Burger chain entrepreneur ‘hopes to do a Richard Branson’
PUBLISHED: 07:22 24 January 2020 | UPDATED: 14:35 24 January 2020
Rave reviews and a hunger for success have led a Suffolk food entrepreneur to dream big for his expanding burger chain empire.
London-based Honest Burgers has managed to buck the trend by growing its business while other well-known restaurant brands are cutting back.
The £31m turnover business now has 750 staff and 37 restaurants, mainly in London, but spreading to cities including Cambridge. This year, the brand will be rolled out to six new sites.
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Philip Eeles - who grew up around Ixworth and Thurston, near Bury St Edmunds - was about 27 when he and business co-founder and friend Tom Barton came up with their business idea.
It was based on the simple concept of making top quality burgers and chips and keeping to a straightforward food format, while treating staff and customers well. The pair were later joined by managing director Dorian White and since then, the brand has gone from strength to strength.
Phil, now aged 36 - whose parents still live around Bury St Edmunds - said he would love one day to bring the concept to Suffolk - but only if and when the business case stacks up.
He left the county at the age of 19 to study philosophy at Kent university - a subject he loved, he says - and doesn't feel he would have been anywhere near as good with people without his philosophy degree.
Around 2008, he was working in a restaurant part-time and studying to be a journalist on a National Council for the Training of Journalists course in Brighton. With his 100 word a minute shorthand under his belt, he looked set for a career in newspapers, but getting into the industry was tough, and in the meantime, his career took a different turn.
He met Tom while working at the restaurant and together they came up with the idea of setting up their own catering business. "I liked being around people - I just got sucked in really," says Phil.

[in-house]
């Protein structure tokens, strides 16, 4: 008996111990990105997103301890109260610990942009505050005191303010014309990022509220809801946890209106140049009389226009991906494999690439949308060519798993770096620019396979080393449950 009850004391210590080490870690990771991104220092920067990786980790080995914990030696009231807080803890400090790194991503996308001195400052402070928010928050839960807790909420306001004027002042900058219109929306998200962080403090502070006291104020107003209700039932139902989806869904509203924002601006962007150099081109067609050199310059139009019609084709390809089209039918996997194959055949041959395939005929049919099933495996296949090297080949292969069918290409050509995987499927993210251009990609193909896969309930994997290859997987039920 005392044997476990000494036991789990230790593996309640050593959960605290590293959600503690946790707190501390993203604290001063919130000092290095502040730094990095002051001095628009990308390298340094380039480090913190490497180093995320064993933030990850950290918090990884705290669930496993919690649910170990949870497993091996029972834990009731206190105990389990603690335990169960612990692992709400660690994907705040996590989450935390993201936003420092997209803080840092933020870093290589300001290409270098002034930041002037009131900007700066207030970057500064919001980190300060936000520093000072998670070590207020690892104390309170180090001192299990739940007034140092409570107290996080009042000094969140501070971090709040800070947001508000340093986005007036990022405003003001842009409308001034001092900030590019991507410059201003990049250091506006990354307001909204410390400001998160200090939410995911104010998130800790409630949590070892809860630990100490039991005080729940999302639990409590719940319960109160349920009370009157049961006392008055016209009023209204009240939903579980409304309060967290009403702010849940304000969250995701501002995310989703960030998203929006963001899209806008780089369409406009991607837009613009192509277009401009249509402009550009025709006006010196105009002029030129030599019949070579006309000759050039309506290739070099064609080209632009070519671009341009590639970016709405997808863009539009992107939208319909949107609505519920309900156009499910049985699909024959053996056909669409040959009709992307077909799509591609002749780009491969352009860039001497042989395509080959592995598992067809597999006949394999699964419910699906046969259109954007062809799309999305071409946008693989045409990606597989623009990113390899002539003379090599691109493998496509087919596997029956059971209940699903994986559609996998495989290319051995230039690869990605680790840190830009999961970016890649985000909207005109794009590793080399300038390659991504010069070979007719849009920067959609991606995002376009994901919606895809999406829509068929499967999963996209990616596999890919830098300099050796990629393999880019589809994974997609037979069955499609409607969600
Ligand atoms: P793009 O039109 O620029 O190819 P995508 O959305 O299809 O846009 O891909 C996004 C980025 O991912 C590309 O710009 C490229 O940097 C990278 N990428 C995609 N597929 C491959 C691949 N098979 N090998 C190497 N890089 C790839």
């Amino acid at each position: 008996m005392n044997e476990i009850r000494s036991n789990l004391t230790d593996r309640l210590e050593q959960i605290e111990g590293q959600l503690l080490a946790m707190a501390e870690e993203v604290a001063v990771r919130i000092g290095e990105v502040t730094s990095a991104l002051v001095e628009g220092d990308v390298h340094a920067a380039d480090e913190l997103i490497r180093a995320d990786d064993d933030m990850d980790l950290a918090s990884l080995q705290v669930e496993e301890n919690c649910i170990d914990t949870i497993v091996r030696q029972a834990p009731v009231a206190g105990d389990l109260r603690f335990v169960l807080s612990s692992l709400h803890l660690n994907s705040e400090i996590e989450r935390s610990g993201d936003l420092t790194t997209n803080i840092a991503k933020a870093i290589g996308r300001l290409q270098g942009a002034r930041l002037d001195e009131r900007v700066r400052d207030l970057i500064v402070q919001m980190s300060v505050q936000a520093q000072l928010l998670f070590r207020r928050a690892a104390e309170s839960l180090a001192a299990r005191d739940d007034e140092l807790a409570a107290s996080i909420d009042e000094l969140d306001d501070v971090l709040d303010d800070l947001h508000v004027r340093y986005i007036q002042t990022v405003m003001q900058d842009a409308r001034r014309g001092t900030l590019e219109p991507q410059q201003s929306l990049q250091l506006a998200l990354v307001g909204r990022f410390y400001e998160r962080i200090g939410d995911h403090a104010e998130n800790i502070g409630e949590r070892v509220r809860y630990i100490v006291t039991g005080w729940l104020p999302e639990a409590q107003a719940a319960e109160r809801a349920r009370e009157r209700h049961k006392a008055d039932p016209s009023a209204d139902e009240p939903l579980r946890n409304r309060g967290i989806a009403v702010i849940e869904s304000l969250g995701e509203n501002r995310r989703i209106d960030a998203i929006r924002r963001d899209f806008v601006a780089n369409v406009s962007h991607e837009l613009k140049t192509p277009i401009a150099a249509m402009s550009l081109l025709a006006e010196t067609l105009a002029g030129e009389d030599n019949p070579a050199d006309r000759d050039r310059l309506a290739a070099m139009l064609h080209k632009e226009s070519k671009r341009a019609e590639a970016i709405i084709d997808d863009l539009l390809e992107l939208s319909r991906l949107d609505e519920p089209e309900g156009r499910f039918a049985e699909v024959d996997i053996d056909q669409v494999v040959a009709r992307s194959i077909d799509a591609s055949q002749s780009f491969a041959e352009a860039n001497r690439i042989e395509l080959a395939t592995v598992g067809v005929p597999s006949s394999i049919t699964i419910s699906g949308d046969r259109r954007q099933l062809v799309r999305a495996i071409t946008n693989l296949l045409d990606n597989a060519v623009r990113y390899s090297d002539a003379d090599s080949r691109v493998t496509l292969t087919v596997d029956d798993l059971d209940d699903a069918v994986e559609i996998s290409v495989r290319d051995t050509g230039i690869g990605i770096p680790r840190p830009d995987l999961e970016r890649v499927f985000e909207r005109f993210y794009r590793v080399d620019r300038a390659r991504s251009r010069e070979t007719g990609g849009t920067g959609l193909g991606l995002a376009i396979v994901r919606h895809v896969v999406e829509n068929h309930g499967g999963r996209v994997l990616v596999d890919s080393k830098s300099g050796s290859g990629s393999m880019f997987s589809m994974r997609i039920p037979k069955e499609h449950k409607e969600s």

They felt restaurants often didn't treat their staff well - and could be "sneaky" with the methods they employed.
They both sank £2,500 into buying a marquee in Brighton, bought a fryer and catered at events and festivals, with Phil working the business around his full-time job at a restaurant.
After about a busy year not really making any money, they met Dorian. He had worked in restaurants in London, and felt they had a good name and a good idea. He proposed they should jointly open a restaurant in the capital.
"He basically wanted to join us on equal terms and we opened up in Brixton market. It was like a shoebox with 10 tables - it was tiny," recalls Phil.
Within a couple of weeks, there were queues around the block, and as word spread, so did the restaurant's popularity.
"I was telling people they would have to wait two hours for a burger. You get that momentum from an underground following," he says. "We just exploded onto this London burger scene and kind of led the way for a while - we were at the front of this burger revolution."
With Veganuary in full swing, one might have expected the business to take a hit. Not so. They've added plant burger to the menu - the first in the UK to launch them a year and a half ago, says Phil, and have now added vegan bacon. Vegan burgers now account for about 15% of sales.
"I don't think we get a lot of out-and-out hard-core vegans in our restaurants," admits Phil. "The truth is, we aren't precious about it."
In fact, Phil can envisage a time when customers will be asked whether they want a plant burger or a meat one. They have, though, set up their own butchery in Sutton, south London, so that they can be secure about where their meat is coming from and ensure quality - their meat is chopped, rather than minced. The site has been specially accredited for 'less than thoroughly cooked meat' to ensure they can make their burgers medium rare if required. They also make their own relishes and sauces.
The restaurant trade beyond London is tough, admits Phil, although he would love to bring the brand to his home county of Suffolk.
"You can't just rock up to Bury St Edmunds and think: 'We'll make loads of money." he says. But he adds: "I think one day we could open a little unit in Bury - I would love that."
The price of an Honest Burger is around £12 with chips, and some top reviewers have given it a big thumbs up. Phil's ambition is to one day straddle the sectors - Richard Branson-style - with their 'Honest' brand - perhaps even straying into such diverse areas as trains - or even newspapers.
Nicknamed 'grenade launcher' by his workmates, he sees his role as ensuring staff are on board with the Honest ethos, in a sector which he admits is "tough" and "relentless".
"It's a 24-7 business. It's full-on, but it's fun. It's a live, living, breathing animal," he says.
He adds: "I'm very ambitious. You can do anything - anything is worth a go. So many people talk themselves out of something. My advice to people is just get on with it."
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